Stenhouse and teammate Ryan Newman, who was also in uniform for the game, were in Boston on their way to this weekend’s Cup race at New Hampshire Motor Speedway. Stenhouse is currently 19th in the standings and with seven races left to make the playoffs, he knows how significant this weekend will be for him.

It’s very important,” Stenhouse told NESN. “New Hampshire could be one of those turning points. We’re 19th in points and need to get to 16th. Or we could win and just lock ourselves in that way, too.

Hopefully, we’ll have a fast enough car and play the right strategy to put ourselves in a position to win. These next few races are definitely critical to us to make sure we do our part. We’ll need somebody else to falter a little bit, but we’re going to go out and do our job and see how things play out.”

And if Stenhouse doesn’t make the playoffs, he might want to keep that pitching arm warm and loose, just in case the Red Sox really need him.

 

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Ryan Vargas set for Xfinity debut at Iowa Speedway

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Ryan Vargas, a member of the 2018-19 NASCAR Next class and 2019 Drive for Diversity program, is set to make his Xfinity Series debut next weekend at Iowa Speedway.

JD Motorsports announced Wednesday Vargas will drive its No. 15 Chevrolet in the July 27 U.S. Cellular 250, which will air on NBCSN.

Vargas, 18, competed full-time in the K&N Pro Series East last year for Rev Racing. Vargas was let go by Rev Racing in December and has spent this season racing late models and competing for the Irwindale Speedway track championship.

The race at Iowa will mark Vargas’ national NASCAR series debut. Vargas said making his Xfinity debut at Iowa “just makes sense” given his seventh-place finish there last year in the K&N Series.

“Last year, I felt that I was able to run my best race all year at the speedway, and to have the chance to drive for a well-respected team owner in Johnny Davis really adds to the excitement heading into the weekend,” Vargas said in a press release. “I think if we can keep all the fenders on my No. 15 Chevrolet and run as many laps as possible, the weekend will be a success. At this point in my career, I want to learn as much as I can so I can keep moving up the NASCAR ladder, so I am not necessarily worried about what the results show.”

Vargas will be sponsored by Cranio Care Bears, a non-profit organization dedicated to raising awareness of Craniosynostosis, a condition that causes problems with a child’s brain and skull growth. Vargas underwent surgery when he was 11 months old to correct issues from it.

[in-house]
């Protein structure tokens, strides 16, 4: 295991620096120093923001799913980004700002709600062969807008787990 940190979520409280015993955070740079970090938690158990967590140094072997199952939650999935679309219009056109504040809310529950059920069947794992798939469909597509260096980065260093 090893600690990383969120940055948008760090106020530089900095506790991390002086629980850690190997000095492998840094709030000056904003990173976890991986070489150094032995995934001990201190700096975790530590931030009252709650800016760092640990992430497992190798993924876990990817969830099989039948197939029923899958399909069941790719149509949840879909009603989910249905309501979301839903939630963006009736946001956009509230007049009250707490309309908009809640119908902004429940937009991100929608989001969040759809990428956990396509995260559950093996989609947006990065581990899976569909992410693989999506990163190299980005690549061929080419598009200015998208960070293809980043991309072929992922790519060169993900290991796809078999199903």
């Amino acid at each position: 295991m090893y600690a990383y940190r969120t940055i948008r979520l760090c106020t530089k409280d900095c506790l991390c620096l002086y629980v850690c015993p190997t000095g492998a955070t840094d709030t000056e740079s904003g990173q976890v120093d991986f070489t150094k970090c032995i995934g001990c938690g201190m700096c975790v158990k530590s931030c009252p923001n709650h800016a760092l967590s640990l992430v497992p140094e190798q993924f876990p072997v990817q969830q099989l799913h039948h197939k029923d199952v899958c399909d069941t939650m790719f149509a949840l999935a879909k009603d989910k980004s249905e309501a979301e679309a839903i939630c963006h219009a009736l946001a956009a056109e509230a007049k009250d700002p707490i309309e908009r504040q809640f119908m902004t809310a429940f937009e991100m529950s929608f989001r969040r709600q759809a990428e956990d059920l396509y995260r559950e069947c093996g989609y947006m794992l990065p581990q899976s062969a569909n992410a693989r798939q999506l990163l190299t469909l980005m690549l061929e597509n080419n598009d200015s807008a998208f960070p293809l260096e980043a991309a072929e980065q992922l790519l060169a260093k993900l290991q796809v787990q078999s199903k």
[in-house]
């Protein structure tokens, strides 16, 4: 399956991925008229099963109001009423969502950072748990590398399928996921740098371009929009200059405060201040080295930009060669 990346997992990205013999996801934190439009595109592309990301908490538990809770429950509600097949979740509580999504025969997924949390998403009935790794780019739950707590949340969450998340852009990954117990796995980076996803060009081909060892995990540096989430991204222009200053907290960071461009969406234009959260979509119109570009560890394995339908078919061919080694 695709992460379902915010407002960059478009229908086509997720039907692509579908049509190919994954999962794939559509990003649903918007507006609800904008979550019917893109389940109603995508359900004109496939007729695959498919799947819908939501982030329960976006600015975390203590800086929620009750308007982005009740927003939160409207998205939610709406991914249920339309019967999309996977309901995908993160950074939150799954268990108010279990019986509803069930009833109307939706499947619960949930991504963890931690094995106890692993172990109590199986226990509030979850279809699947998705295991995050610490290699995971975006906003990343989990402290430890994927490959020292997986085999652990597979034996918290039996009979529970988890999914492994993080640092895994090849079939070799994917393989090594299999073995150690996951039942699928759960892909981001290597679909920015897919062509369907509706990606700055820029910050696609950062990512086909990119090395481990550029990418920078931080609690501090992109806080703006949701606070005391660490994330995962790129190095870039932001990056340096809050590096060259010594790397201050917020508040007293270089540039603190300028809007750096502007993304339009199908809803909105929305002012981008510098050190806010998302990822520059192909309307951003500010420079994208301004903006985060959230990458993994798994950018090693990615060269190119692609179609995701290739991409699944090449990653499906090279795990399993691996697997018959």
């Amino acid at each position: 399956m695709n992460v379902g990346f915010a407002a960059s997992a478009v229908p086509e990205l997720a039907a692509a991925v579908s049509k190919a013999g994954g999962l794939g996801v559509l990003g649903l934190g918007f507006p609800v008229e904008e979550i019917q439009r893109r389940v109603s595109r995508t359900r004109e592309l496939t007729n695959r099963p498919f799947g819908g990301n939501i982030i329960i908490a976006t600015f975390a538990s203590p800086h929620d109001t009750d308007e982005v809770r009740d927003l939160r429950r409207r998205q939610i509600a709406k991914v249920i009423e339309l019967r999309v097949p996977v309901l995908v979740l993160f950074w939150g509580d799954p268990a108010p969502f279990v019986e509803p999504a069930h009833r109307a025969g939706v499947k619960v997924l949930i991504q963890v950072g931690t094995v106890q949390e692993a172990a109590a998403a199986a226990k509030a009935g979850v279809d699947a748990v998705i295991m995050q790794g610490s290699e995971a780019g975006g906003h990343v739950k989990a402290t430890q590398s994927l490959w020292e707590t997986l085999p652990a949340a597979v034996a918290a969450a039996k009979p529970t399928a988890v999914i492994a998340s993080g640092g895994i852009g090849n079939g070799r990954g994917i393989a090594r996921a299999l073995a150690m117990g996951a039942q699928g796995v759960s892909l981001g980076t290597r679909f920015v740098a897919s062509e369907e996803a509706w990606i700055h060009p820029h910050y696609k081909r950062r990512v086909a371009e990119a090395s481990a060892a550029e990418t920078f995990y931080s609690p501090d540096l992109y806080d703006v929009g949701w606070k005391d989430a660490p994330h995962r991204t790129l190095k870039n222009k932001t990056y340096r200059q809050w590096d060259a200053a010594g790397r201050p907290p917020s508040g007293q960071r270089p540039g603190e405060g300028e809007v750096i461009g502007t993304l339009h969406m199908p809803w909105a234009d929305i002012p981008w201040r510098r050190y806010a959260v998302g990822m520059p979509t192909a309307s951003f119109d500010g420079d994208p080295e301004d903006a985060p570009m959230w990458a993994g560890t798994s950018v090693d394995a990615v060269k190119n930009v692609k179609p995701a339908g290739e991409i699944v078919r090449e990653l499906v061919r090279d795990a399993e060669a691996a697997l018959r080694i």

“It means a lot to me to be able to help bring awareness to this great charity in Cranio Care Bears through the sport that I love so much,” Vargas said. “I know that I will have a lot of little supporters cheering me on that look up to me as a role model in the Cranio community, and I want to show them that anything is possible, even with the condition.”

 

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Updated entry lists for NASCAR at New Hampshire

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The NASCAR Cup and Xfinity Series will be in action this weekend at the 1-mile New Hampshire Motor Speedway in Loudon, N.H.

The Gander Outdoors Truck Series is off until July 27 at Pocono Raceway.

Here are the entry lists for the Cup and Xfinity races at New Hampshire:

Cup – Foxwoods Resort & Casino 301 (3 p.m. ET Sunday on NBCSN)

There are 37 cars entered.

Quin Houff will be back in the No. 77 Spire Motorsports Chevrolet.

Andy Seuss is entered in Rick Ware Racing’s No. 51 Ford and will make his Cup debut. Austin Theriault will also make his Cup debut in Rick Ware Racing’s No. 52 Chevrolet.

Click here for the full entry list.

Xfinity — Roxor 200 (4 p.m. ET Saturday on NBCSN)

There are 41 cars entered.

Cup regular Paul Menard will be driving the No. 12 Team Penske Ford Mustang.

Ryan Truex will be making his third Xfinity start of the season in the No. 8 JR Motorsports Chevrolet.

Tyler Matthews will make his third Xfinity start of 2019 in the No. 15 JD Motorsports Chevrolet.

Harrison Burton makes his third start of the season in the No. 18 Joe Gibbs Racing Toyota.

Kaz Grala is entered in his fourth race of the year in Richard Childress Racing’s No. 21 Chevrolet.

Canadian driver Alex Labbe makes his third start of 2019 in the No. 90 DGM Racing Chevrolet.

CJ McLaughlin will make his Xfinity Series debut, driving the No. 93 RSS Racing Chevrolet.

Click here for the full entry list.